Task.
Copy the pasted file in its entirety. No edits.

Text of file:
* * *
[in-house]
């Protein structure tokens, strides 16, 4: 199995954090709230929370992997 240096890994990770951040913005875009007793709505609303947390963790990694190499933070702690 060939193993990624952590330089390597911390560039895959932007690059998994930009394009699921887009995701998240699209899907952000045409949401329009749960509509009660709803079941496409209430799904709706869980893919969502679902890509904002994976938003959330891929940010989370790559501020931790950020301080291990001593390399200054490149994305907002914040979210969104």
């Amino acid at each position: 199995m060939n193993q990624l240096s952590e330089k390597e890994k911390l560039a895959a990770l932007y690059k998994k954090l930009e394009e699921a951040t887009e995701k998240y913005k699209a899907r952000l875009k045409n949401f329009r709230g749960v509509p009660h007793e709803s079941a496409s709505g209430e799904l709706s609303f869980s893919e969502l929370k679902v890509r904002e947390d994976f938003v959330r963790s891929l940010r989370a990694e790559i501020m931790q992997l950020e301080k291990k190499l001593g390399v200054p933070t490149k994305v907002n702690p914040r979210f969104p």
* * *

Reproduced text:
[in-house]
């Protein structure tokens, strides 16, 4: 199995954090709230929370992997 240096890994990770951040913005875009007793709505609303947390963790990694190499933070702690 060939193993990624952590330089390597911390560039895959932007690059998994930009394009699921887009995701998240699209899907952000045409949401329009749960509509009660709803079941496409209430799904709706869980893919969502679902890509904002994976938003959330891929940010989370790559501020931790950020301080291990001593390399200054490149994305907002914040979210969104």
């Amino acid at each position: 199995m060939n193993q990624l240096s952590e330089k390597e890994k911390l560039a895959a990770l932007y690059k998994k954090l930009e394009e699921a951040t887009e995701k998240y913005k699209a899907r952000l875009k045409n949401f329009r709230g749960v509509p009660h007793e709803s079941a496409s709505g209430e799904l709706s609303f869980s893919e969502l929370k679902v890509r904002e947390d994976f938003v959330r963790s891929l940010r989370a990694e790559i501020m931790q992997l950020e301080k291990k190499l001593g390399v200054p933070t490149k994305v907002n702690p914040r979210f969104p």